References – How to Read Food Labels

  1. Greenwood M, Gershwin EM. Foods for health: a roadmap for the future. Annals of the New York academy of sciences. March 2010;1190:ix-x.
  2. Zhaoping L, Heber D. Overeating and overweight: extra calories increase fat mass while protein increases lean mass. JAMA. January 2012;307(1):86-87.
  3. Choose a diet low in fat, saturated fat, and cholesterol. n.d.. Available at: Accessed November 13, 2015.
  4. Astrup A, Dyerberg J, Elwood P, et al. The role of reducing intakes of saturated fat in the prevention of cardiovascular disease: where does the evidence stand in 2010? Am J Clin Nutr. April 2011;93(4):684-688.
  5. Brownell KD, Pomeranz JL. The trans-fat food regulation and long-term health. N Engl J Med. May 2014;370(19):1773-1775.
  6. Panel on macronutrients, subcommittees on upper reference levels of nutrients and interpretation and uses of dietary reference intakes, standing committee on the scientific evaluation of dietary reference intakes. Dietary reference intakes for energy, carbohydrate, fiber, fat, fatty acids, cholesterol, protein, and amino acids (macronutrients). Washington D.C.: National Academies Press; 2005.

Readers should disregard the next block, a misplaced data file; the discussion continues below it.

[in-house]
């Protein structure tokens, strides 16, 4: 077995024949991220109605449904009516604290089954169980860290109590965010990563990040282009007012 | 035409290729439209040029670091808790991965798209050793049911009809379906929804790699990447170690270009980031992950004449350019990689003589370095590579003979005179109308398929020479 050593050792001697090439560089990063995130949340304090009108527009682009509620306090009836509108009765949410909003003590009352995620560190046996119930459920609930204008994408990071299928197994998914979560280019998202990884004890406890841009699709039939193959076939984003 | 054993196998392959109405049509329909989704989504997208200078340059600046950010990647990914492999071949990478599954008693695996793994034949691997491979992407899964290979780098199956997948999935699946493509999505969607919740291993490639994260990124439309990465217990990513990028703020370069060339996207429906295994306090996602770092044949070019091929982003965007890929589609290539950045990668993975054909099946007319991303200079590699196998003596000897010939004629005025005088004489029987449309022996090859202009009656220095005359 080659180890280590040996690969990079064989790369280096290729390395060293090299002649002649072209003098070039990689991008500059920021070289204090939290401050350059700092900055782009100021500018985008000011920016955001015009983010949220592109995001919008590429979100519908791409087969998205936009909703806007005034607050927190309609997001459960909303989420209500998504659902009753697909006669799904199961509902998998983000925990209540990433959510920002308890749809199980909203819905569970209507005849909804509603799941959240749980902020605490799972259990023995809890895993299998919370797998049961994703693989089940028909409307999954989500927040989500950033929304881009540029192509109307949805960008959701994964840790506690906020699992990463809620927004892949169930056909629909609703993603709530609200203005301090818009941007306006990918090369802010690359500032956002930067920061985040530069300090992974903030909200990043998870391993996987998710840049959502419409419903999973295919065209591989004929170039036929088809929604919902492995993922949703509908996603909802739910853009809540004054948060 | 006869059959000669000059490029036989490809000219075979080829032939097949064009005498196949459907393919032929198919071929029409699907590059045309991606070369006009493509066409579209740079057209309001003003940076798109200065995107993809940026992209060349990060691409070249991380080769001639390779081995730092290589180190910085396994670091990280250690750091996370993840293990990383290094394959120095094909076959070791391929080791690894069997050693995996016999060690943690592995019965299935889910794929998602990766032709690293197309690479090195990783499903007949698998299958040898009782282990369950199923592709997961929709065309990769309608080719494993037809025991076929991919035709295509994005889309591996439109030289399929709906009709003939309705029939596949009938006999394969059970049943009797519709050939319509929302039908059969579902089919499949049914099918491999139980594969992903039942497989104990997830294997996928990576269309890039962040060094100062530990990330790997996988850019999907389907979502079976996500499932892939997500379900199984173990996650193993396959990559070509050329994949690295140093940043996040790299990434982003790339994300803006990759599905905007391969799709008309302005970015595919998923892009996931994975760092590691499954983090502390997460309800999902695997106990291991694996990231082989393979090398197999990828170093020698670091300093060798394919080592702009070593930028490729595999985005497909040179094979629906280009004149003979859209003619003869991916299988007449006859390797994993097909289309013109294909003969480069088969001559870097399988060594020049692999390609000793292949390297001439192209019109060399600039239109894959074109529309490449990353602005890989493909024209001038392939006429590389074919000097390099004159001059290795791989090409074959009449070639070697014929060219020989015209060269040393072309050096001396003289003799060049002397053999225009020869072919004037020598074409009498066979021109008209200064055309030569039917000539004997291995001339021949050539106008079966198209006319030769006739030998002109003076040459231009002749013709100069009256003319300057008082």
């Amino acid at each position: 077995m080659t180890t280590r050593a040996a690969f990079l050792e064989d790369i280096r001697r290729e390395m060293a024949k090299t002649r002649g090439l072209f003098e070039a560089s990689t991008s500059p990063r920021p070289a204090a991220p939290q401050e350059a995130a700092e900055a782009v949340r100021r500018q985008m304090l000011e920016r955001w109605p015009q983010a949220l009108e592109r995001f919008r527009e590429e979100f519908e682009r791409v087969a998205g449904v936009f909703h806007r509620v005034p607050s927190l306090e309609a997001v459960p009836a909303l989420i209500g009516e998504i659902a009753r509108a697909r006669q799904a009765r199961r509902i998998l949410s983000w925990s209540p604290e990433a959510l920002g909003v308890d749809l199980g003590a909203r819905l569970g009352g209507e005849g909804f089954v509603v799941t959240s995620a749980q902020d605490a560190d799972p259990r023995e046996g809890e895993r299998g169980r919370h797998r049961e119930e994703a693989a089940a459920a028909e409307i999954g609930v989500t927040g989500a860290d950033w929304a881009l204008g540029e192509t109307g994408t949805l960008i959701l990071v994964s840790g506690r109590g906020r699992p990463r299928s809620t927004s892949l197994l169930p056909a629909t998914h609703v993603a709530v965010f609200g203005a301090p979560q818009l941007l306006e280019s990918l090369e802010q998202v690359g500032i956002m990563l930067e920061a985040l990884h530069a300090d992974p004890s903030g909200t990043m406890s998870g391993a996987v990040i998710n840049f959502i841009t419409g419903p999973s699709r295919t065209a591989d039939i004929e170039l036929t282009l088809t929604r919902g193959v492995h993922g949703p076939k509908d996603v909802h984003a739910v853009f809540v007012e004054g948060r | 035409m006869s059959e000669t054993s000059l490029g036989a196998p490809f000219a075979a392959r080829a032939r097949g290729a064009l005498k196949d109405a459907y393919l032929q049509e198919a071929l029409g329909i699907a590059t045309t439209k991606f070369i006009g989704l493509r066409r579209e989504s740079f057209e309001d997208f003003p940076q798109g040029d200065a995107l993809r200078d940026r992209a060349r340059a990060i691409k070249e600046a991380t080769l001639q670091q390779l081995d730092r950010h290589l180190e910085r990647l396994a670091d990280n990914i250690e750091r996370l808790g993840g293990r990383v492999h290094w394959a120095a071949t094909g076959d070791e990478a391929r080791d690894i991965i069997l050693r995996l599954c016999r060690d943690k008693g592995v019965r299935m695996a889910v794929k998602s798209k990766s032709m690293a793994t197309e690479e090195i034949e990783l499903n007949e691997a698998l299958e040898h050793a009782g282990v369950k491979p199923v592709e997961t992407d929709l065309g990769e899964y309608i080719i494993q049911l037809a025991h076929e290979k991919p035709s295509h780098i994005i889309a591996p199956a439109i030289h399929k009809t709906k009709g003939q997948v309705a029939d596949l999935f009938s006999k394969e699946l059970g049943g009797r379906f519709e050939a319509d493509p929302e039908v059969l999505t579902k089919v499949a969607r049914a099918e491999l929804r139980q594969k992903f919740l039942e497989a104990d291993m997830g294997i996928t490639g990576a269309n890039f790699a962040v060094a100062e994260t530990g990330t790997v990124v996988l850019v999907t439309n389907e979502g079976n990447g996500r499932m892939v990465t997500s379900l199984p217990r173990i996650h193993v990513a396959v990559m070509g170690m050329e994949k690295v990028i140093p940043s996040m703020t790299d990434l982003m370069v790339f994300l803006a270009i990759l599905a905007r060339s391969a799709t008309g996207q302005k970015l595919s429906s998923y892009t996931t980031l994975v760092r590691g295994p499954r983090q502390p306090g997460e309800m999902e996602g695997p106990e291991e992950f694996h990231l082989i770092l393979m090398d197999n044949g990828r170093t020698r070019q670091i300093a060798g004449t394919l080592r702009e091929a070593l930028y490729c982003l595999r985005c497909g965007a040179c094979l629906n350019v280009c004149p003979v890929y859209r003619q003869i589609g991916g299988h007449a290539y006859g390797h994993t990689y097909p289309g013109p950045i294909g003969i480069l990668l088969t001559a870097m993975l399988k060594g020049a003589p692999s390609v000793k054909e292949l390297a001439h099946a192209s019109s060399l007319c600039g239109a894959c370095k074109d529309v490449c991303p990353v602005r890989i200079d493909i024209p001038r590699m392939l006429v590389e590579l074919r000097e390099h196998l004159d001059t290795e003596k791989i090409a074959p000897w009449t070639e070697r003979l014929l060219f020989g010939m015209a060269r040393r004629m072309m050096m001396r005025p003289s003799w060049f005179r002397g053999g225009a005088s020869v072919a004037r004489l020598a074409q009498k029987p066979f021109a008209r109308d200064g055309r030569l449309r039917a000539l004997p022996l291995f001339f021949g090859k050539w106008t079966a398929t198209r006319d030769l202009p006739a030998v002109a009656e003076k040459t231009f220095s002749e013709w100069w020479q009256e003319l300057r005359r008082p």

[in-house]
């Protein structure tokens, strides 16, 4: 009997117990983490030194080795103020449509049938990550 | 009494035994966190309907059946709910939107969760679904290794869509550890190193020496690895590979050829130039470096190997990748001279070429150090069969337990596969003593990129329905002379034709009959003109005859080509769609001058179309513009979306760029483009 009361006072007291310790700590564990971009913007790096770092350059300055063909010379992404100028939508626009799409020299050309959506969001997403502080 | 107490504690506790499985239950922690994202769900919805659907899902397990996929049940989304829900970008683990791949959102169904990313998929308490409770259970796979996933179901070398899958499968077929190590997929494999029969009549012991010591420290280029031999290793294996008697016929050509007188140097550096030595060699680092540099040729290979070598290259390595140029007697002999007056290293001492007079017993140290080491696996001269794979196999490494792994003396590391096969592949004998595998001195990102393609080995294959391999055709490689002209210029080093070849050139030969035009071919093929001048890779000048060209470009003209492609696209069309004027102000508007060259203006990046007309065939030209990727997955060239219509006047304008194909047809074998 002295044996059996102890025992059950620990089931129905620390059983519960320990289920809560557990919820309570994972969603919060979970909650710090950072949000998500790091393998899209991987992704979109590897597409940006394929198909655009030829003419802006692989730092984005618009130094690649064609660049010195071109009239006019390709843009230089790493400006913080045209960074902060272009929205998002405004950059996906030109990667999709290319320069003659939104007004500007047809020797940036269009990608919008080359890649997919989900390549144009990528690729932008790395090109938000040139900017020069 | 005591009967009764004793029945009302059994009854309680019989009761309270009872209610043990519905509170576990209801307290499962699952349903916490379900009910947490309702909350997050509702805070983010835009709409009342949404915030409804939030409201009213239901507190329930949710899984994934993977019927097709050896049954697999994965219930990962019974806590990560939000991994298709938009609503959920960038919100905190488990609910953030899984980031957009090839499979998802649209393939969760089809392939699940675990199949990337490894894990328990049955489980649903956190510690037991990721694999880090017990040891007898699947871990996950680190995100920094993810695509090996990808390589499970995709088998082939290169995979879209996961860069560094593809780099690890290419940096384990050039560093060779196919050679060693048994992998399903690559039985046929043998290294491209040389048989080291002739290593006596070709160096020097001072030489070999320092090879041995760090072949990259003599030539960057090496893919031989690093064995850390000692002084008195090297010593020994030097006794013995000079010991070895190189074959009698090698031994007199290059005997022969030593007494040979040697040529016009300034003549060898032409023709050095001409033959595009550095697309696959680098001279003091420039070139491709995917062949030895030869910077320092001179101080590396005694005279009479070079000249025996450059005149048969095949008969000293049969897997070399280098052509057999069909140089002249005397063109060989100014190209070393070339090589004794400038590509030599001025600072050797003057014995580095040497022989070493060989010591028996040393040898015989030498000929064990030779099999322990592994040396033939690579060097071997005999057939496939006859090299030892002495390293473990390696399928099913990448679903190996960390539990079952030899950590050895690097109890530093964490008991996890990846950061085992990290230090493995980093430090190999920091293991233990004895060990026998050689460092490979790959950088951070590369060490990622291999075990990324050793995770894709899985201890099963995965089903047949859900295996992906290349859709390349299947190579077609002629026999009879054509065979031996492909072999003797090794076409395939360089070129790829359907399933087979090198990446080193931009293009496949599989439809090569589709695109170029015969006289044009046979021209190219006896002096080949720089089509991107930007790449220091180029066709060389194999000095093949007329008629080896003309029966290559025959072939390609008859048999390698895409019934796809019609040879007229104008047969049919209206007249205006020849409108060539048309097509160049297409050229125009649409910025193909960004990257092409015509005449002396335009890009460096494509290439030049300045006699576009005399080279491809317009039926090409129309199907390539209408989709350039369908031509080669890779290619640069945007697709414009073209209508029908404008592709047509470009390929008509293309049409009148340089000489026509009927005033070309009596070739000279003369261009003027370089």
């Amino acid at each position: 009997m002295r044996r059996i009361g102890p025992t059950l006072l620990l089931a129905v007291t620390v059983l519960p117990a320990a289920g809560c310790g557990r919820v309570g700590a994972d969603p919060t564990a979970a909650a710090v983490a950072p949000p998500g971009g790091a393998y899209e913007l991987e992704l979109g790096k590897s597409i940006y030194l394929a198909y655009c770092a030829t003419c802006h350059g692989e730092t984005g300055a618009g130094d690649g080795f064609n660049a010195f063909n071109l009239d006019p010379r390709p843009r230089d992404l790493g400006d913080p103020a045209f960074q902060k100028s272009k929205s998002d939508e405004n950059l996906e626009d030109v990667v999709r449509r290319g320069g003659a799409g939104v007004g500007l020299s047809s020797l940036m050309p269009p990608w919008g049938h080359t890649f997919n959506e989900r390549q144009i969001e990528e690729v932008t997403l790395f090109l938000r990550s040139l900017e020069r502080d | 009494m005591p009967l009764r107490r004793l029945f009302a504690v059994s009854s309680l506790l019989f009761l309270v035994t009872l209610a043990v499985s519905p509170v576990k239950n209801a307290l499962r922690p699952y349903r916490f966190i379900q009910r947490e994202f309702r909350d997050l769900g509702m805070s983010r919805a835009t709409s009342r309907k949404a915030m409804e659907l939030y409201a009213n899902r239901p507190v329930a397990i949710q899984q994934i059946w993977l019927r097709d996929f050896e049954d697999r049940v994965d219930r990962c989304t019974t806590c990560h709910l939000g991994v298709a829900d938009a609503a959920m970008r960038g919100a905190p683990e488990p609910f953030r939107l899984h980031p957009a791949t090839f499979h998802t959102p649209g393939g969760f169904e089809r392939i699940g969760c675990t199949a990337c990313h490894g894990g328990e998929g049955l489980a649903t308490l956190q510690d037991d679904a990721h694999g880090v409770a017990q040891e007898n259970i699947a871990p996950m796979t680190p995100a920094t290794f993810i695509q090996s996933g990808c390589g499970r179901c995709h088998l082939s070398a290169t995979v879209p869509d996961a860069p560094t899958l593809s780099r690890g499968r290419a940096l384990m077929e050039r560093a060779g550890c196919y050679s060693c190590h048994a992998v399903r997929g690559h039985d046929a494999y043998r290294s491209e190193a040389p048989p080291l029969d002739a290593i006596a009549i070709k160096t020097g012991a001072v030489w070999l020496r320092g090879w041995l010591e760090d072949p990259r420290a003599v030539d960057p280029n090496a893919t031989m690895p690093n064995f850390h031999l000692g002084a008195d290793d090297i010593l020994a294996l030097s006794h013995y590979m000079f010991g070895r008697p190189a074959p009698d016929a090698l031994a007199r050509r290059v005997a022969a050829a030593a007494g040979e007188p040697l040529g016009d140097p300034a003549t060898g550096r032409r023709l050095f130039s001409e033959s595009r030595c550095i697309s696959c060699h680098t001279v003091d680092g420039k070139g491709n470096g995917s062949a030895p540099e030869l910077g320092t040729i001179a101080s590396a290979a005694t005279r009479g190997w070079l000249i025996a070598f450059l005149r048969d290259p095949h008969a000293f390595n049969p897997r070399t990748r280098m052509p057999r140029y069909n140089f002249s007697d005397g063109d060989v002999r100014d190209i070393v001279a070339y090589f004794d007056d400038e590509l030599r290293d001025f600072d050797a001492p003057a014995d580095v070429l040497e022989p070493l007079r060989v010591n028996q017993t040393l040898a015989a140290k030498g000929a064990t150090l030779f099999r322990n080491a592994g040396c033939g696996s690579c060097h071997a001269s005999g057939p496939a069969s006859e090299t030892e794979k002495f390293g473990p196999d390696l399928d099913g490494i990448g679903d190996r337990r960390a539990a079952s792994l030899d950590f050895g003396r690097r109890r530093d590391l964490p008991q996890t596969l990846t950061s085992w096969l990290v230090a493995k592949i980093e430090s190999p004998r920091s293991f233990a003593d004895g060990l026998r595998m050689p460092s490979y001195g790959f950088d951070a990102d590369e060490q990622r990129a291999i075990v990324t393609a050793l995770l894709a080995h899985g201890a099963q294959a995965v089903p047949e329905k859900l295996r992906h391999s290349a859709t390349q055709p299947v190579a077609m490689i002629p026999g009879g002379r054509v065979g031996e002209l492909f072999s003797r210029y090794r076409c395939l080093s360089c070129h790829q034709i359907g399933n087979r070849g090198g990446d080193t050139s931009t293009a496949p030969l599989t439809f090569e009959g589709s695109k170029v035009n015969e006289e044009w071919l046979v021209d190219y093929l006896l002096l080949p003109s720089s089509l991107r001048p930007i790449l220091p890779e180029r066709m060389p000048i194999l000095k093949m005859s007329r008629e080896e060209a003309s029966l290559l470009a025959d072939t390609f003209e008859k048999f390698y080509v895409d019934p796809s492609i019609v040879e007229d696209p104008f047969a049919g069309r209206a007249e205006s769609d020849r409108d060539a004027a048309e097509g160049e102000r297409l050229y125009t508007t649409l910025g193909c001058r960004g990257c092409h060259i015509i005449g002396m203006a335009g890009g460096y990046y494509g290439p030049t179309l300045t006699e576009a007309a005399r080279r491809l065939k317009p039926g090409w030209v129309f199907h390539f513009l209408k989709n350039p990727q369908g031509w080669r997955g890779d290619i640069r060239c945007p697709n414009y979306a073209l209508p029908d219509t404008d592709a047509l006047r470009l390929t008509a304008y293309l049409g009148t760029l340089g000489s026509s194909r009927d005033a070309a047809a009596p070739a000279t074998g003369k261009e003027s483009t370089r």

7. Most Americans should consume less sodium. Centers for disease control and prevention. September 30, 2015. Available at: Accessed November 18, 2015.
  8. Increasing fiber intake. UCSF medical center. 2015. Available at: Accessed December 1, 2015.
  9. Grooms KN, Ommerborn MJ, Pham DQ, Djousse L, Lark CR. Dietary fiber intake and cardiometabolic risks among US adults, NHANES 1999-2010. Am J Med. December 2013;126(12):1059-1067.
  10. Otten JJ, Hellwig JP, Meyes LD. DRI, dietary reference intakes: the essential guide to nutrient requirements. Washington D.C.: National Academies Press; 2006.
  11. Added sugars. American heart association. 2015. Available at: Accessed December 1, 2015.